Skip to main content
Eureka Prizes
News_

Sydney wins five Eureka Prizes for 2020

25 November 2020
Science, engineering and medical research honoured with awards
Five University of Sydney finalists have been named as Eureka Prize winners in recognition of their excellent scientific research, leadership and engagement.

The winners include Professor Robert Park, who won the Eureka Prize for Leadership in Innovation and Science. This is the fourth year running that a University of Sydney researcher has been awarded this prize, with Professor Branka Vucetic winning in 2019, Professor Thomas Maschmeyer winning in 2018, and Professor Salah Sukkarieh winning in 2017. 

Announced on 24 November at the Eureka Prizes online awards ceremony, due to covid-19 restrictions, the prizes celebrated their 30th anniversary this year.

The annual awards, often referred to as Australia’s science Oscars, are run by the Australian Museum.

The Eureka Prizes are Australia’s most comprehensive national science awards, honouring excellence in research and innovation, leadership, science engagement, and school science. 

With eleven Eureka Prize finalists this year, the University of Sydney had more finalists than any other organisation in Australia.

Our 2020 Eureka Prize winners are:

Professor Robert Park

Professor Robert Park

Sydney Institute of Agriculture, Plant Breeding Institute, School of Life and Environmental Sciences, Faculty of Science

Winner: Eureka Prize for Leadership in Innovation and Science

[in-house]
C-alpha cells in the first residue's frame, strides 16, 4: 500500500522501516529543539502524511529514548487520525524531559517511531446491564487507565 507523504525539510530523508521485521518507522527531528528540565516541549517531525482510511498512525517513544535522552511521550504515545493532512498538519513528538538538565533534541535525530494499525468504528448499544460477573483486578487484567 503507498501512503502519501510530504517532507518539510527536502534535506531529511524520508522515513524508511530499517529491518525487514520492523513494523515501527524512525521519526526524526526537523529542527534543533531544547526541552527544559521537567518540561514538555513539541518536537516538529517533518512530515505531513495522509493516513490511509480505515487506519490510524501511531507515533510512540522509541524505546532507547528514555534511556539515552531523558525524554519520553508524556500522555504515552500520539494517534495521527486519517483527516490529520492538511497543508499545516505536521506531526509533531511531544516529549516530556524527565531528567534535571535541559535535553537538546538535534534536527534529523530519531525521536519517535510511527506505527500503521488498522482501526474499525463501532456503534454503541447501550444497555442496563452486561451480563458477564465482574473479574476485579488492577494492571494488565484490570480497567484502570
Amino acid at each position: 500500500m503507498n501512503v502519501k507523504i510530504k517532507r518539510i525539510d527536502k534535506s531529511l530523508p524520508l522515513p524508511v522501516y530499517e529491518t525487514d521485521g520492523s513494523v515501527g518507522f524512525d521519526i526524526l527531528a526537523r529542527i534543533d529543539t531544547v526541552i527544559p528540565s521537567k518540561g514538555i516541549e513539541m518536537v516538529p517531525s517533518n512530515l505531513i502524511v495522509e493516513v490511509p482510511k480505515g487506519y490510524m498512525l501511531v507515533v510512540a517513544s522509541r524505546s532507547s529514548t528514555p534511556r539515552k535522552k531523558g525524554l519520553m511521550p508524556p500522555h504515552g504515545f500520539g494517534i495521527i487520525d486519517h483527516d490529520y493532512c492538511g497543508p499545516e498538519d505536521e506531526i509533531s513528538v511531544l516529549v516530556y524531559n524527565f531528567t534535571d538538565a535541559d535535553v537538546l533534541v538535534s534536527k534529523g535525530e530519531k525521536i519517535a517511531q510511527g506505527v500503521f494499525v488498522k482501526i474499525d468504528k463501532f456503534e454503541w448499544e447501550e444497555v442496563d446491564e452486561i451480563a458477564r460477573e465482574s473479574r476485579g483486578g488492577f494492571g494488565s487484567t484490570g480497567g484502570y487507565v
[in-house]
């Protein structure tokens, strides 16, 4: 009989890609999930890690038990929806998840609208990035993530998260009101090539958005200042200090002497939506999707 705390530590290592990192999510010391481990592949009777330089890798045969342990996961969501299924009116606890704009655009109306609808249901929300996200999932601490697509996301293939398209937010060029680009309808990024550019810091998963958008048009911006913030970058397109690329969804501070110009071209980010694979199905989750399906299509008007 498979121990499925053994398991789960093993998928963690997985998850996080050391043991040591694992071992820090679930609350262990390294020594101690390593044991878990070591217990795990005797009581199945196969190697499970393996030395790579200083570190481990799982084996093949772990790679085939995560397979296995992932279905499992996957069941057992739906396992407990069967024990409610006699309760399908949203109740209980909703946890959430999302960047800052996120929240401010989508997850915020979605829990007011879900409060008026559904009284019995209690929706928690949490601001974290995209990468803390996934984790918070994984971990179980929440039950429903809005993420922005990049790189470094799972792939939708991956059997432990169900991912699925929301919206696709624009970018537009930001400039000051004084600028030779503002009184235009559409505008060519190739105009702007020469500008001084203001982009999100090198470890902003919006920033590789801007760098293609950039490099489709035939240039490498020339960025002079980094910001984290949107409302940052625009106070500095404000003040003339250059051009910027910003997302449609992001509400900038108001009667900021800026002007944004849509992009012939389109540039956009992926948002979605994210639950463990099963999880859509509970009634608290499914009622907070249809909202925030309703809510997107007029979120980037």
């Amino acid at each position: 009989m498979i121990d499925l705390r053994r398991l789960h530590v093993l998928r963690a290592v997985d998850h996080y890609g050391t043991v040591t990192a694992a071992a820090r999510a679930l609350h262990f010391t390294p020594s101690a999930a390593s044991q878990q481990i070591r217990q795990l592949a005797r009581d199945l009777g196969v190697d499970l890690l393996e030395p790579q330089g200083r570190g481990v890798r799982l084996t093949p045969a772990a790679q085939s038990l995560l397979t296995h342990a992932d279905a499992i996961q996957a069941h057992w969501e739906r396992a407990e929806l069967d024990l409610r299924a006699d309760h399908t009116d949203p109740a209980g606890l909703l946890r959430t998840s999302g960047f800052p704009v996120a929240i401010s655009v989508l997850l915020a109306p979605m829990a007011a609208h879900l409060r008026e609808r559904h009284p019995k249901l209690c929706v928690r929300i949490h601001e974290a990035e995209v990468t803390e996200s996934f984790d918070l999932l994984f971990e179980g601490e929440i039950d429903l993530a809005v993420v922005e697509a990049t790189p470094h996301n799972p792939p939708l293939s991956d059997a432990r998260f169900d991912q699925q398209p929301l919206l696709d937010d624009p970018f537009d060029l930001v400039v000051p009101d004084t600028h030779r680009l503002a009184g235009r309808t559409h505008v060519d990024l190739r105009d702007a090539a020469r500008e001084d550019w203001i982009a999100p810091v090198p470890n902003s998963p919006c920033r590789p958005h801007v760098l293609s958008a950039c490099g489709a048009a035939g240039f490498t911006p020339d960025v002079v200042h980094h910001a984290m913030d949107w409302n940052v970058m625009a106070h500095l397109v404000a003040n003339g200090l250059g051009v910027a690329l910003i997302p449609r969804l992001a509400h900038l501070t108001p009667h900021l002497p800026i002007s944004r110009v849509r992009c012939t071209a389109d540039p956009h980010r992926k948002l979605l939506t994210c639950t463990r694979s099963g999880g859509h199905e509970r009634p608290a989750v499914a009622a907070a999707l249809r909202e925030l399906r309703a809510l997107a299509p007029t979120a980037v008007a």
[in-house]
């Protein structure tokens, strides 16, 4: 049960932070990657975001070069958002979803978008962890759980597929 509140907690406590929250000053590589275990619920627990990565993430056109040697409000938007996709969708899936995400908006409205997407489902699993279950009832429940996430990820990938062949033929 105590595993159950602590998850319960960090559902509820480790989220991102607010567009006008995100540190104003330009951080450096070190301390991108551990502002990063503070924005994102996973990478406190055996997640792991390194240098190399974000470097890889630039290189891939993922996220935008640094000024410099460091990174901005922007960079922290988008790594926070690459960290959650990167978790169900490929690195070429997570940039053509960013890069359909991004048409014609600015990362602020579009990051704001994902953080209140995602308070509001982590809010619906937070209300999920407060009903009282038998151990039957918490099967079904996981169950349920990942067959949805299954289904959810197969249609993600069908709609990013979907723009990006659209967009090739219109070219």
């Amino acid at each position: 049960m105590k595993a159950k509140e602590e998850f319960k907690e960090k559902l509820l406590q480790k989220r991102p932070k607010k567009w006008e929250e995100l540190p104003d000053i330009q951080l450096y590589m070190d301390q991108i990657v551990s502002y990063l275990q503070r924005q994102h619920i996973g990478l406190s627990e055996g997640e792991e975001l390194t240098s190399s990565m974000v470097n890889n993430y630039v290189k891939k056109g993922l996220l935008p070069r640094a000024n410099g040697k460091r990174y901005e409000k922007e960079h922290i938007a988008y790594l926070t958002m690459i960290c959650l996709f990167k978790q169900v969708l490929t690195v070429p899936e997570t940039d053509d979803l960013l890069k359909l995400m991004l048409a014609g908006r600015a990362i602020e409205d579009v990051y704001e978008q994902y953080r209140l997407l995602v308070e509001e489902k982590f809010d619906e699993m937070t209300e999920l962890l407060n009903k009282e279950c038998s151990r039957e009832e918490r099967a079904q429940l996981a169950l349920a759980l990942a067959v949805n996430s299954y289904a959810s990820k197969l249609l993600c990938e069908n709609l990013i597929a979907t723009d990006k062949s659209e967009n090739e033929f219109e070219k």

"The Eureka Prizes are an important initiative that does a tremendous job of promoting Australian science. I feel very lucky to have been recognised by the award for Leadership in Innovation and Science, but importantly I have to say that it is impossible to innovate and lead without a great team – and I have a terrific group of people here at the University of Sydney’s Plant Breeding Institute that have been a delight and privilege to work with," said Professor Robert Park.

For nearly two decades, Professor Robert Park has led world-class efforts to develop cereal varieties with inbuilt genetic disease resistance. He is a highly regarded plant pathologists who has successfully translated his biological discoveries to real-world application. His research has had a sustained global impact on the economic viability of cereal production and food security.

Professor Carol Armour

Professor Carol Armour

Sydney Medical School, Faculty of Medicine and Health

Winner: Eureka Prize for Outstanding Mentor of Young Researchers

"Having had the opportunity to mentor and guide careers over many years, I appreciate what a privilege it is to share young people’s passion for research. I have been lucky to work in an environment that encouraged the development of the next generation of researchers. Thank you to all the senior researchers who shared a passion for helping others to achieve in research – you are all part of this," said Professor Carol Armour.

Professor Carol Armour has devoted the last 20 years of her academic career to enhancing local and national research capacity. She has taken her passion for mentoring and career development of staff and created transformative programs and unique opportunities that have advanced the careers of the next generation of researchers.